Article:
Of kyphosis, anxiety, depression and aggression

Many believe that there is a connection between the body and the mind. Some set out to study to what extent that could be the case. Researchers Moslehi, Saiiari and Marashiyan have done just that. With the use of a specific anxiety questionnaire, the Beck Depression Inventory (BDI) as well as the Eysenck Aggression Inventory (EAI), they looked for associations with kyphosis abnormalities.

What was shown is the following:

  • There is a relationship between kyphosis angle and hidden as well as manifest anxiety.
  • There are positive and significant relations between kyphosis angle and depression.
  • Research findings about aggression and angle of kyphosis demonstrated that a positive and significant relation exists.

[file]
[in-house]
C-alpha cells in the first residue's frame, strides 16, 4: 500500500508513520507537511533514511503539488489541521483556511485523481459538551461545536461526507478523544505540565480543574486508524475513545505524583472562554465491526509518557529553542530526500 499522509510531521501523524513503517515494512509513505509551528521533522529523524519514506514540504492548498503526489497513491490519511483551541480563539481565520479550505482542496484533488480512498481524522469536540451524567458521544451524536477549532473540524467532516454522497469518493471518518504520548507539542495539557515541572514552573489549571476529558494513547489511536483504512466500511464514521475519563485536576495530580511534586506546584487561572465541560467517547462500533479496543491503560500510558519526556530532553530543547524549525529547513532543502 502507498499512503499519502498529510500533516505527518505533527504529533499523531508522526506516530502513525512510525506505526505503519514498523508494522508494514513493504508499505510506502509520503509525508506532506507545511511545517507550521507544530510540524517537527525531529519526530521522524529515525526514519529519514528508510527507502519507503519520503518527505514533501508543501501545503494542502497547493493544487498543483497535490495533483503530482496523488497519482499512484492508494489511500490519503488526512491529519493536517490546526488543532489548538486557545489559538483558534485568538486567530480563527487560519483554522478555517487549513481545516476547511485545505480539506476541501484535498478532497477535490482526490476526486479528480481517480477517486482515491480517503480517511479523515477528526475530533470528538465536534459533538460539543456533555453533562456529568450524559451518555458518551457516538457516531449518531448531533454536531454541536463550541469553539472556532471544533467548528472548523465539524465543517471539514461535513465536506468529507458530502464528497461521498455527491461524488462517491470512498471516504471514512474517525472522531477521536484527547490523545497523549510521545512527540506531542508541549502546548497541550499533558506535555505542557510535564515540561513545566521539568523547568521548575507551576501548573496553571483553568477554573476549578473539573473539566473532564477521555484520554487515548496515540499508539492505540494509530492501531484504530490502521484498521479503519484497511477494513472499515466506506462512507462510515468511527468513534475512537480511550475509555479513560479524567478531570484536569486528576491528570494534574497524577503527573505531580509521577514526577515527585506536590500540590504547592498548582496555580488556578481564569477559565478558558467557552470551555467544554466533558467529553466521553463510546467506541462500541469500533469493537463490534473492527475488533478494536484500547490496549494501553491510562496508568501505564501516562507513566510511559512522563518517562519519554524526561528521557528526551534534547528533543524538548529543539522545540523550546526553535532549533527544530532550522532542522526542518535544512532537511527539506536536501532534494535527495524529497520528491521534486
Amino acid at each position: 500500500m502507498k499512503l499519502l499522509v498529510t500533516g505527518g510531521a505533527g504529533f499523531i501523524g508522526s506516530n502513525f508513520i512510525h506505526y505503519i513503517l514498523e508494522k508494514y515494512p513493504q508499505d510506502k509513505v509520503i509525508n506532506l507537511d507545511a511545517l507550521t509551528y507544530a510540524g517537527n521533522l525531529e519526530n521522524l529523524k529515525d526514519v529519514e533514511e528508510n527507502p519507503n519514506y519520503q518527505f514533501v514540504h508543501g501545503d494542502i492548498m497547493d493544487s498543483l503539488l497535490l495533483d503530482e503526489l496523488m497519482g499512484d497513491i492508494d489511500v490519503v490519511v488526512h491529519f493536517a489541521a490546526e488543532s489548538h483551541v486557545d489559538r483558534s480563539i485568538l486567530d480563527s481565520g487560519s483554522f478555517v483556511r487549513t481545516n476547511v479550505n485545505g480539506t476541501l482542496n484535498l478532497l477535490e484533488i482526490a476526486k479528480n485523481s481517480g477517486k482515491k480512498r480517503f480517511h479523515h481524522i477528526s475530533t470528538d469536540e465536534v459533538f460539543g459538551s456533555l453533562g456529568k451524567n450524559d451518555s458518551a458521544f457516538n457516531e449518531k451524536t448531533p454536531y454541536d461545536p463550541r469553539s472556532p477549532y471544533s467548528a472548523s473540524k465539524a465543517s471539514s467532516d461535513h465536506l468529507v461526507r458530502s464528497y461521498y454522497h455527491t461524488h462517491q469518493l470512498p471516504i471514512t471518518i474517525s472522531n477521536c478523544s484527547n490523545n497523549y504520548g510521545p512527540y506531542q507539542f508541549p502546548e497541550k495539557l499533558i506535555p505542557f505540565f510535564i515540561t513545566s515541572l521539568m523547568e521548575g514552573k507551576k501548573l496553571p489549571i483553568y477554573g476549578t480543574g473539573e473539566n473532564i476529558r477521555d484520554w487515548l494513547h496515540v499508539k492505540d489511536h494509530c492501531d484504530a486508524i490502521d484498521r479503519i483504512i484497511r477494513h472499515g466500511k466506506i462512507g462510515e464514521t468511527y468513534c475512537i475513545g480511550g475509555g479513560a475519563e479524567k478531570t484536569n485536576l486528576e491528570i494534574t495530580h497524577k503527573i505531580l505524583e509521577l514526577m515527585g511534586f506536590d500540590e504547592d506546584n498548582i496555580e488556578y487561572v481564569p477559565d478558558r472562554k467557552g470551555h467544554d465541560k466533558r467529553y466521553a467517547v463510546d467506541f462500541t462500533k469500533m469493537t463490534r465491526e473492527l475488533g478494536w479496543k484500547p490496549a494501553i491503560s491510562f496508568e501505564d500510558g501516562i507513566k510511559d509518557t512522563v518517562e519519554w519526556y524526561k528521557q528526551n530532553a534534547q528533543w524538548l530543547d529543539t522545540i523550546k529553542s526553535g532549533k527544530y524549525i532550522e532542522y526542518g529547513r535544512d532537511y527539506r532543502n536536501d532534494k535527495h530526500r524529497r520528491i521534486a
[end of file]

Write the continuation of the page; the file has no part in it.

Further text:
It’s possible that a depressed person will consider himself or herself weak and incapable and this can affect their muscular system and their posture. We can associate moderate depression to forward shoulders and diminished physical activity. It’s also possible that a person who suffers from flat feet could find himself or herself in a position where the repercussion is a thoracic kyphosis. If that is the case, should we not intervene on the physical body to help the mind?

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